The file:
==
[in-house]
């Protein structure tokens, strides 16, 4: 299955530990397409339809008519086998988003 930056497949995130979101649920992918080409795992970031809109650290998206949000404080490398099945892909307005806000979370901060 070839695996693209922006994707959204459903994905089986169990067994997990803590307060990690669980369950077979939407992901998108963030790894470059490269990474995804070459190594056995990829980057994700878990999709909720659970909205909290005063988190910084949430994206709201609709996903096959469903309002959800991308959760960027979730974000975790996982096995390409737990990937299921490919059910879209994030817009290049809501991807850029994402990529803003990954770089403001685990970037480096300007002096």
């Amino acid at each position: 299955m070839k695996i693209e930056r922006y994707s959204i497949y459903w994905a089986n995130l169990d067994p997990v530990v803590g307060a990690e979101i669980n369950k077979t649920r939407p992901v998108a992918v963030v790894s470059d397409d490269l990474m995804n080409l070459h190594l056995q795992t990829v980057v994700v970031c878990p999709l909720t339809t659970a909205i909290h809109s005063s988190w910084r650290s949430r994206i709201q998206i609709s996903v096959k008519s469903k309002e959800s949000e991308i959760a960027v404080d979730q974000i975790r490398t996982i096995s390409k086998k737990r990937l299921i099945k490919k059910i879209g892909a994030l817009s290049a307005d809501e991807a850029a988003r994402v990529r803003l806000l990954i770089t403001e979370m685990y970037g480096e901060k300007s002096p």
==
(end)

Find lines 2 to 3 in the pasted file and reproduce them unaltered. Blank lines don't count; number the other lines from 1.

């Protein structure tokens, strides 16, 4: 299955530990397409339809008519086998988003 930056497949995130979101649920992918080409795992970031809109650290998206949000404080490398099945892909307005806000979370901060 070839695996693209922006994707959204459903994905089986169990067994997990803590307060990690669980369950077979939407992901998108963030790894470059490269990474995804070459190594056995990829980057994700878990999709909720659970909205909290005063988190910084949430994206709201609709996903096959469903309002959800991308959760960027979730974000975790996982096995390409737990990937299921490919059910879209994030817009290049809501991807850029994402990529803003990954770089403001685990970037480096300007002096």
């Amino acid at each position: 299955m070839k695996i693209e930056r922006y994707s959204i497949y459903w994905a089986n995130l169990d067994p997990v530990v803590g307060a990690e979101i669980n369950k077979t649920r939407p992901v998108a992918v963030v790894s470059d397409d490269l990474m995804n080409l070459h190594l056995q795992t990829v980057v994700v970031c878990p999709l909720t339809t659970a909205i909290h809109s005063s988190w910084r650290s949430r994206i709201q998206i609709s996903v096959k008519s469903k309002e959800s949000e991308i959760a960027v404080d979730q974000i975790r490398t996982i096995s390409k086998k737990r990937l299921i099945k490919k059910i879209g892909a994030l817009s290049a307005d809501e991807a850029a988003r994402v990529r803003l806000l990954i770089t403001e979370m685990y970037g480096e901060k300007s002096p």